sat 20/07/2024

CD: Robbie Williams – The Heavy Entertainment Show | reviews, news & interviews

CD: Robbie Williams – The Heavy Entertainment Show

CD: Robbie Williams – The Heavy Entertainment Show

The singer's 11th studio album is an uneven ride

Robbie's Putin on the Ritz

“My main talent is for turning trauma into something showbizzy,” said Robbie Williams in an interview to plug this, his 11th studio album. While a point immediately apparent to anyone with a passing knowledge of his work, it also speaks volumes about why, with The Heavy Entertainment Show, he has produced an album that never tries to turn his feelings into something universal, opting instead to give us a guided tour of his emotions using musical emojis.

While John Grant (who contributes one of the album’s best moments in “I Don’t Want to Hurt You”) is prepared to open wounds down to the bone in order to let the pain out, he has the storyteller’s gift for narrative. Williams, however, opts to gift-wrap his grief – one suspects – to make it easier for his fans to take. It’s always knowing, rarely raw. Always "I", always “me”. If this seems to place him at the centre of things, it really doesn’t – he’s caught in the orbit of Planet Showbiz; it dictates his moves.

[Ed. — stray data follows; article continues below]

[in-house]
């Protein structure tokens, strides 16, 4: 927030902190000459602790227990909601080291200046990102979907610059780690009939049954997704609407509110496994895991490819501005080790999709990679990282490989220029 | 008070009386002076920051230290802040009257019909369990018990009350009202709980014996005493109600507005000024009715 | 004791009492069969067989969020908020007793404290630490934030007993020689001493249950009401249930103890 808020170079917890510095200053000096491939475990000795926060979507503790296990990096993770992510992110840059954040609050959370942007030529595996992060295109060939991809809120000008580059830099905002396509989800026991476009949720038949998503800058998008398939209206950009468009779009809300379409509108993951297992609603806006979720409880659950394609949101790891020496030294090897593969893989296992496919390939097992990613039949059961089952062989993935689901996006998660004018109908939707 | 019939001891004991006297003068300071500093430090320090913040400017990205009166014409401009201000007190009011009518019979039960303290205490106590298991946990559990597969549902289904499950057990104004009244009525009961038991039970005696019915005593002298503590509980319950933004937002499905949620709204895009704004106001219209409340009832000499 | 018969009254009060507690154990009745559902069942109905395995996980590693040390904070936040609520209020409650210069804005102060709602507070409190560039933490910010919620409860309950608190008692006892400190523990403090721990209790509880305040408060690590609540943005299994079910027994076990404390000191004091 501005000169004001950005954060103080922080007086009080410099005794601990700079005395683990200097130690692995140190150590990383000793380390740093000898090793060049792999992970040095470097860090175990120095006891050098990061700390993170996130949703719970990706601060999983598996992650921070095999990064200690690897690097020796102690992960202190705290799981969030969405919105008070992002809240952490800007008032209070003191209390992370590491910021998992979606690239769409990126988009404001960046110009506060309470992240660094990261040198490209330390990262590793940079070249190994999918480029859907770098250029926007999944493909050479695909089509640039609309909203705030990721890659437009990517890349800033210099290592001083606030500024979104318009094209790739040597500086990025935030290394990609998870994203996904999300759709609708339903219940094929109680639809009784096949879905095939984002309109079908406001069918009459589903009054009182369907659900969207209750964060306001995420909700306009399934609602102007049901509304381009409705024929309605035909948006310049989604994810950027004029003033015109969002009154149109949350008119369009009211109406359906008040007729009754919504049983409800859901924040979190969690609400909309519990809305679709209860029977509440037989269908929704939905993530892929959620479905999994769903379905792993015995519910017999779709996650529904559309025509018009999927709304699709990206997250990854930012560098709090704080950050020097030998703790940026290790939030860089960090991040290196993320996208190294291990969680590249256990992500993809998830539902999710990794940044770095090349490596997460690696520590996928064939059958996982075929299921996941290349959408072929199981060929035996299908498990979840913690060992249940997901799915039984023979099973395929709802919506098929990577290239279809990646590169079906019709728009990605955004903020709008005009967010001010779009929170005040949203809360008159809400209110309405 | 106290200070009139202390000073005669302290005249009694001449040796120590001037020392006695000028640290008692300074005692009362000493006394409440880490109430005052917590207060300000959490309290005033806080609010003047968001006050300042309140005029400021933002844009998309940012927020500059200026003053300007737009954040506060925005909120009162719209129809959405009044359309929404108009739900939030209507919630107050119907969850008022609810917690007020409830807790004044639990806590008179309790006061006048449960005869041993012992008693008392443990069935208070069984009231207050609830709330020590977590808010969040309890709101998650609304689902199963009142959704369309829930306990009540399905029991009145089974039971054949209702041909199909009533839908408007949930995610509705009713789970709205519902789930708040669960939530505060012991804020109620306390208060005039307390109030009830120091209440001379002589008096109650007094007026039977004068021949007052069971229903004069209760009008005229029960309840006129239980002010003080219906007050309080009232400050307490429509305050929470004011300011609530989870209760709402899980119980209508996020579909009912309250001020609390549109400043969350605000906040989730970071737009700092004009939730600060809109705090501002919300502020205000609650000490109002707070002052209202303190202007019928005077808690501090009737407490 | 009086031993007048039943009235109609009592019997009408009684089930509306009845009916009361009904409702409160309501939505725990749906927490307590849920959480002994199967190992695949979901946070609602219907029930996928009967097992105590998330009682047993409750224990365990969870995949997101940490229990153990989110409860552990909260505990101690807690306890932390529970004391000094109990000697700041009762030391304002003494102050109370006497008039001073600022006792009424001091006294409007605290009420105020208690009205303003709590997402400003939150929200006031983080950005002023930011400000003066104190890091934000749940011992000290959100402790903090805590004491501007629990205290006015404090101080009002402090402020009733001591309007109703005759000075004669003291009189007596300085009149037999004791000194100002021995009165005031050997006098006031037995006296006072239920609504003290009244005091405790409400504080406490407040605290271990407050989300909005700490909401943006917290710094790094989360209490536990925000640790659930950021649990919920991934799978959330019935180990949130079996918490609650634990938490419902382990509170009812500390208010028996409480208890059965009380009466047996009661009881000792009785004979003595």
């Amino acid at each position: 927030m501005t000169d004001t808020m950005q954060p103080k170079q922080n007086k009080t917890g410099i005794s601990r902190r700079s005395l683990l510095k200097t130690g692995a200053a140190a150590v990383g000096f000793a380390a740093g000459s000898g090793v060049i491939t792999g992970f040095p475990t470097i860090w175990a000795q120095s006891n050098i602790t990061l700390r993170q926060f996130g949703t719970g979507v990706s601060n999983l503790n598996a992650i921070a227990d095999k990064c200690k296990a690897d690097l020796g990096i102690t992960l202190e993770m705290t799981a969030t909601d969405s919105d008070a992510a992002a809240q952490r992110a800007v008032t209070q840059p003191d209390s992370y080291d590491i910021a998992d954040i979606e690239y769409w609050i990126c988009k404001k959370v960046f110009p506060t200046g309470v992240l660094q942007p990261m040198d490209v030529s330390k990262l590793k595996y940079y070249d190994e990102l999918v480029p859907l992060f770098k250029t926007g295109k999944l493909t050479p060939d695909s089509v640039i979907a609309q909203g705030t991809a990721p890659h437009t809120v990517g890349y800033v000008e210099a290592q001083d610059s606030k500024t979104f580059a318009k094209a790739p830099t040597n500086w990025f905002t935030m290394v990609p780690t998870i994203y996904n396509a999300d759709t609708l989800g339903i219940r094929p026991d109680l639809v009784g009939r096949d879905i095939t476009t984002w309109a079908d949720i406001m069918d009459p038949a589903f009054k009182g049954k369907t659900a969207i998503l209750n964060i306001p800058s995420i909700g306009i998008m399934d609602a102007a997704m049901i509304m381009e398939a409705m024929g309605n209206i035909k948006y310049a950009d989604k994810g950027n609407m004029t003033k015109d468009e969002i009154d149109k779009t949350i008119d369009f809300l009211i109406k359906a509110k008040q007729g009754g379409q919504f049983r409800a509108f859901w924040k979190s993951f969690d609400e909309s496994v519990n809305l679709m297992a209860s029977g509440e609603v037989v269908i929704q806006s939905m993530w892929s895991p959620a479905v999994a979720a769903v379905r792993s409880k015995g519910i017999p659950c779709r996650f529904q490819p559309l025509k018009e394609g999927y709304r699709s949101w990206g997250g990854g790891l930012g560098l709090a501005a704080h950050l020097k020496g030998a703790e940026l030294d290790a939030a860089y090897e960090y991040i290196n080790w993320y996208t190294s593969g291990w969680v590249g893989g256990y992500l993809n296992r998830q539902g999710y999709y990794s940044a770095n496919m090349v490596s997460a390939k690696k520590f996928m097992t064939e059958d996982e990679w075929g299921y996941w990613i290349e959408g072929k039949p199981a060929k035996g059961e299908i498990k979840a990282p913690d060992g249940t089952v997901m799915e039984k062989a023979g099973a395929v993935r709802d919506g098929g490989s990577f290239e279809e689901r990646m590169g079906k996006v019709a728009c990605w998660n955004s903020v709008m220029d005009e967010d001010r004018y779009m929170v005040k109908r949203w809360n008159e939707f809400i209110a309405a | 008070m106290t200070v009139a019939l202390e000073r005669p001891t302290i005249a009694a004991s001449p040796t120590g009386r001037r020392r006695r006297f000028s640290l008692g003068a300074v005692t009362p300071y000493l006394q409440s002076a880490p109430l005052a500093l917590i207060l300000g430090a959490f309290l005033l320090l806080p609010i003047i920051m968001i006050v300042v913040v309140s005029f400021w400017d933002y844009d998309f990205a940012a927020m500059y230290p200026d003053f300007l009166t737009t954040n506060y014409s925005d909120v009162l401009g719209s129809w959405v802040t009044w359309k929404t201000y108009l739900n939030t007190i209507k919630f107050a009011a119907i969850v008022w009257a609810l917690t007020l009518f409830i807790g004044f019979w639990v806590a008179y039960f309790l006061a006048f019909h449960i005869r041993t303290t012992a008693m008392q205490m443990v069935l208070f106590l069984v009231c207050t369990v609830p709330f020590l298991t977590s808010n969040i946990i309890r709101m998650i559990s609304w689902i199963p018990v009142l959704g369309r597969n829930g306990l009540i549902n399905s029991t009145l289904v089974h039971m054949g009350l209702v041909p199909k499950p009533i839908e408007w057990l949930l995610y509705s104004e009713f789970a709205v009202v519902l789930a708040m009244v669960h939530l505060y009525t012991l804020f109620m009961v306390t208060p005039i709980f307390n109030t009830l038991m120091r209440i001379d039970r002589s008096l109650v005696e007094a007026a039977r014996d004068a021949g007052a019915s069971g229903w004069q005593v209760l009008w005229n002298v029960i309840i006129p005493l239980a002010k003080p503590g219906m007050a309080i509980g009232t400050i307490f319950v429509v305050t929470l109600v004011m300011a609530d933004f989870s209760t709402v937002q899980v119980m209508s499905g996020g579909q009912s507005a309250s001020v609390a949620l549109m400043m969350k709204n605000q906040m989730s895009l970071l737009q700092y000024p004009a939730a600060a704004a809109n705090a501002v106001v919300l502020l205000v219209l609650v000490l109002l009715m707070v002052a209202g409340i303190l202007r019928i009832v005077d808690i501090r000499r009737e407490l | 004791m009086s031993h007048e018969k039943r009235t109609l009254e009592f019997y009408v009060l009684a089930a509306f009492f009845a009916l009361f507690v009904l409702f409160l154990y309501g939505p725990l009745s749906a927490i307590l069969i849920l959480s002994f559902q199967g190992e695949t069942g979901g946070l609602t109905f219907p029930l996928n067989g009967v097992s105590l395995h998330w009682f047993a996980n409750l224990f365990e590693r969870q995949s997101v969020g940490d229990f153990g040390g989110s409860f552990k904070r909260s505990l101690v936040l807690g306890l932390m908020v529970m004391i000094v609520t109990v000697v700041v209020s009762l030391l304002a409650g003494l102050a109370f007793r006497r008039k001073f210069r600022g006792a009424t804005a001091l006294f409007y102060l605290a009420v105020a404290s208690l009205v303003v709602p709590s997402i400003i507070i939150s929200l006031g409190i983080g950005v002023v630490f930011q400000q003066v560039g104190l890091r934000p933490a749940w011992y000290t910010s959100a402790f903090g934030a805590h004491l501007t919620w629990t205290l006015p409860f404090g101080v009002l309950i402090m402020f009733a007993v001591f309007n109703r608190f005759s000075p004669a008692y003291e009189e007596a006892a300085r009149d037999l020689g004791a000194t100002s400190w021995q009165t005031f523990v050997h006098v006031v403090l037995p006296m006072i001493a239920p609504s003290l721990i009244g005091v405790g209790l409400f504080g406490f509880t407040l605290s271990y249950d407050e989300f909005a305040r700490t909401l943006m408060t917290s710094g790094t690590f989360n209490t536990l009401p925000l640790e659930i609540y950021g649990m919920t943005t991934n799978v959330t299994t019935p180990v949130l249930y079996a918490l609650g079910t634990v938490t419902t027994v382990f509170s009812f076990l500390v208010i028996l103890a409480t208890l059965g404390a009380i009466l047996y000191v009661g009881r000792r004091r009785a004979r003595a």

That’s why, on the one hand, we get the overly wry delivery of “Hotel Crazy”, written with Rufus Wainwright, and then the cloying “Love My Life”, a song that sounds like the sort of mantra you’d repeat in a mirror every morning after therapy, not shout to millions on a comeback album. Neither succeeds in communicating real emotion, just facts about feels.

Musically, the album's all over the place. The standard edition is bookended by two songs that showcase the sort of brash, '60s lounge funk that Williams is at ease inhabiting. The Gainsbourg-sampling title track posesses all the signifiers of perky fun, and “Sensational” – as well as suggesting that someone in his camp is familiar with the eclectic genius of '60s Swedish singer Doris – is the best song he’s released in an age, all brassy stabs and thrusting chutzpah.

Too much of what is here, though, is either lumpen and misshapen or overworked to the point of collapse. The soft rock of “Mixed Signals” is so middle-of-the-road it should be protected by bollards, and “David’s Song” is painfully pedestrian – so much so, I half wish it would step out into oncoming traffic. Controversial recent single “Party Like a Russian”, meanwhile, clomps along like a rough tracing of a Gorillaz song that no one’s bothered to colour in.

You can’t help but feel there’s no reason for it to be this way. Williams can’t possibly need the money. Is this need to cover all bases, to be all things to all people, an emotional, rather than artistic choice? Perhaps if he concentrated on his obvious strengths, then we’d all be happy – especially, I suspect, him.    


Robbie's caught in the orbit of Planet Showbiz – it dictates his moves


Editor Rating: 
Average: 2 (1 vote)

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